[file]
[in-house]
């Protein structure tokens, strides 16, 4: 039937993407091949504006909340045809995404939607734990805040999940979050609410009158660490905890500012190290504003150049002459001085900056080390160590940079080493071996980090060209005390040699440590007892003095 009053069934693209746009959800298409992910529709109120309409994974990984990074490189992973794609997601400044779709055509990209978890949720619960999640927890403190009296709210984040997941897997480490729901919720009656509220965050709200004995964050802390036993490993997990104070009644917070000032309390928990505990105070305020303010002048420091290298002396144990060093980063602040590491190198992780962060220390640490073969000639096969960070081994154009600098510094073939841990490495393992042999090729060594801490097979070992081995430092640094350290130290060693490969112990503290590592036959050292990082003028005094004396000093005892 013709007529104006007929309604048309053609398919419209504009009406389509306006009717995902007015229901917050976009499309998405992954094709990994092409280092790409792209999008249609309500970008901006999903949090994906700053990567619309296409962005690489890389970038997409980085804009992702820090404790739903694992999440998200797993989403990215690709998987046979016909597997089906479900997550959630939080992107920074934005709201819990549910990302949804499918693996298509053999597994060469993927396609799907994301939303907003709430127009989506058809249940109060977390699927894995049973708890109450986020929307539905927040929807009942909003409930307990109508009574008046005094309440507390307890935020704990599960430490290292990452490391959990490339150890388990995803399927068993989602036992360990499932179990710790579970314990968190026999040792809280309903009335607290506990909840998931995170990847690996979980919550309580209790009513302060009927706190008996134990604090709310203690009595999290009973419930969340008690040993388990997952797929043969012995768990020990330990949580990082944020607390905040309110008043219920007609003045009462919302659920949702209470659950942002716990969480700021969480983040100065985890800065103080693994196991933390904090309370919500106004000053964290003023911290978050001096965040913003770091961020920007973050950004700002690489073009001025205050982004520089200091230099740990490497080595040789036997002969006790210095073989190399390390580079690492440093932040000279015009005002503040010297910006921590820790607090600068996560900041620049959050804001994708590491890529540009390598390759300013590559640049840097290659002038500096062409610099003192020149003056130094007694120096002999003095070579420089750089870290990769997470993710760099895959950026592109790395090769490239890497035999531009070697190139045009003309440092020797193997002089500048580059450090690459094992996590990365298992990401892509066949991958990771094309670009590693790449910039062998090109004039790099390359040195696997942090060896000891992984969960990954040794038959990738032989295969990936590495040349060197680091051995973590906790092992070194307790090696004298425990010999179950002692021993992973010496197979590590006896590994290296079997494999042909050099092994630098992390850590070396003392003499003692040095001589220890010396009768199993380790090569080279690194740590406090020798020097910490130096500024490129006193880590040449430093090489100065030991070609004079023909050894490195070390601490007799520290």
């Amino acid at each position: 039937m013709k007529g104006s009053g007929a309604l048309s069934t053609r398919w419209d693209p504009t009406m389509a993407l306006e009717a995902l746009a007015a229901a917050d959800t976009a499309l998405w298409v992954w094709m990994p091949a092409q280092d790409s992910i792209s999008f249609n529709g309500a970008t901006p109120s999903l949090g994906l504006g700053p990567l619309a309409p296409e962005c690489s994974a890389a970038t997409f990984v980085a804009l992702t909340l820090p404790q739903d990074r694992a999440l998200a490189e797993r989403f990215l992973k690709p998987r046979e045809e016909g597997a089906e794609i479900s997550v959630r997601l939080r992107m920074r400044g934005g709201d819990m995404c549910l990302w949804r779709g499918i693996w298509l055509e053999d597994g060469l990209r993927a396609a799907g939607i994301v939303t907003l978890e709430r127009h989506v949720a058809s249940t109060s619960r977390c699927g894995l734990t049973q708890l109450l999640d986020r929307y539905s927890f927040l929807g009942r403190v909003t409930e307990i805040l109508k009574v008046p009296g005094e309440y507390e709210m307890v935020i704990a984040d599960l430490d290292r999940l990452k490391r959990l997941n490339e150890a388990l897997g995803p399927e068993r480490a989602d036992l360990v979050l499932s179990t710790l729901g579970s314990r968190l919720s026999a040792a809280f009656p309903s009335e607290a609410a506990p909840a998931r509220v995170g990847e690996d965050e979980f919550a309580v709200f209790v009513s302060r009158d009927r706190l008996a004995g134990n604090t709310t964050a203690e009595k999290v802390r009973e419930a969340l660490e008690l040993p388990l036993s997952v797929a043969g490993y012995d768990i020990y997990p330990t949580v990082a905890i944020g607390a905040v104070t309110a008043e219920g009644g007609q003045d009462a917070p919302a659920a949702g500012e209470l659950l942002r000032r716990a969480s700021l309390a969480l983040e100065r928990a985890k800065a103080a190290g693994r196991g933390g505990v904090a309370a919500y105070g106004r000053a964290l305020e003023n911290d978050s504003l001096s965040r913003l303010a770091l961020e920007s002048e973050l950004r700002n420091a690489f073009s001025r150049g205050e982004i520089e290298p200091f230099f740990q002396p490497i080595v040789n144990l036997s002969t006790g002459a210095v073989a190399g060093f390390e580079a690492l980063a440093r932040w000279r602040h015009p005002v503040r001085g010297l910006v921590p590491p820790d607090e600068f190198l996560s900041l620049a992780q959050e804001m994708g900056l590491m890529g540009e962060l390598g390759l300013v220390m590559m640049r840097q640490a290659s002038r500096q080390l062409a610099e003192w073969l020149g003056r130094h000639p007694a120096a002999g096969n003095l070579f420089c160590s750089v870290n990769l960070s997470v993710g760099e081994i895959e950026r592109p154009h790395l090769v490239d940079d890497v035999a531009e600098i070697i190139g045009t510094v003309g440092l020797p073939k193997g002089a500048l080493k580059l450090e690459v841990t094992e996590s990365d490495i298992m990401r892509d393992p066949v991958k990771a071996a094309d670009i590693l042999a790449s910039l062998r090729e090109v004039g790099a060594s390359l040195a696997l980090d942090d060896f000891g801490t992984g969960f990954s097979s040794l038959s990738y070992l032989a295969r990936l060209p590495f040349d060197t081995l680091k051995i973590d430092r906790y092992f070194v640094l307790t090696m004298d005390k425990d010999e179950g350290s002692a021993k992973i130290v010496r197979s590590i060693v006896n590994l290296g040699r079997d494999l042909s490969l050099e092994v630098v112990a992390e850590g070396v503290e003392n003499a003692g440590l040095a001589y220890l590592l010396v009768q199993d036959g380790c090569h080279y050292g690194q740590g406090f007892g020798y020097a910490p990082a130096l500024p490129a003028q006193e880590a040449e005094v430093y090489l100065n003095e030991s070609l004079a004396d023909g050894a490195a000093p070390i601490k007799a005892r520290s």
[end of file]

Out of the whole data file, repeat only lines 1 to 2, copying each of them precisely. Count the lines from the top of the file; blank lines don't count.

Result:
[in-house]
């Protein structure tokens, strides 16, 4: 039937993407091949504006909340045809995404939607734990805040999940979050609410009158660490905890500012190290504003150049002459001085900056080390160590940079080493071996980090060209005390040699440590007892003095 009053069934693209746009959800298409992910529709109120309409994974990984990074490189992973794609997601400044779709055509990209978890949720619960999640927890403190009296709210984040997941897997480490729901919720009656509220965050709200004995964050802390036993490993997990104070009644917070000032309390928990505990105070305020303010002048420091290298002396144990060093980063602040590491190198992780962060220390640490073969000639096969960070081994154009600098510094073939841990490495393992042999090729060594801490097979070992081995430092640094350290130290060693490969112990503290590592036959050292990082003028005094004396000093005892 013709007529104006007929309604048309053609398919419209504009009406389509306006009717995902007015229901917050976009499309998405992954094709990994092409280092790409792209999008249609309500970008901006999903949090994906700053990567619309296409962005690489890389970038997409980085804009992702820090404790739903694992999440998200797993989403990215690709998987046979016909597997089906479900997550959630939080992107920074934005709201819990549910990302949804499918693996298509053999597994060469993927396609799907994301939303907003709430127009989506058809249940109060977390699927894995049973708890109450986020929307539905927040929807009942909003409930307990109508009574008046005094309440507390307890935020704990599960430490290292990452490391959990490339150890388990995803399927068993989602036992360990499932179990710790579970314990968190026999040792809280309903009335607290506990909840998931995170990847690996979980919550309580209790009513302060009927706190008996134990604090709310203690009595999290009973419930969340008690040993388990997952797929043969012995768990020990330990949580990082944020607390905040309110008043219920007609003045009462919302659920949702209470659950942002716990969480700021969480983040100065985890800065103080693994196991933390904090309370919500106004000053964290003023911290978050001096965040913003770091961020920007973050950004700002690489073009001025205050982004520089200091230099740990490497080595040789036997002969006790210095073989190399390390580079690492440093932040000279015009005002503040010297910006921590820790607090600068996560900041620049959050804001994708590491890529540009390598390759300013590559640049840097290659002038500096062409610099003192020149003056130094007694120096002999003095070579420089750089870290990769997470993710760099895959950026592109790395090769490239890497035999531009070697190139045009003309440092020797193997002089500048580059450090690459094992996590990365298992990401892509066949991958990771094309670009590693790449910039062998090109004039790099390359040195696997942090060896000891992984969960990954040794038959990738032989295969990936590495040349060197680091051995973590906790092992070194307790090696004298425990010999179950002692021993992973010496197979590590006896590994290296079997494999042909050099092994630098992390850590070396003392003499003692040095001589220890010396009768199993380790090569080279690194740590406090020798020097910490130096500024490129006193880590040449430093090489100065030991070609004079023909050894490195070390601490007799520290």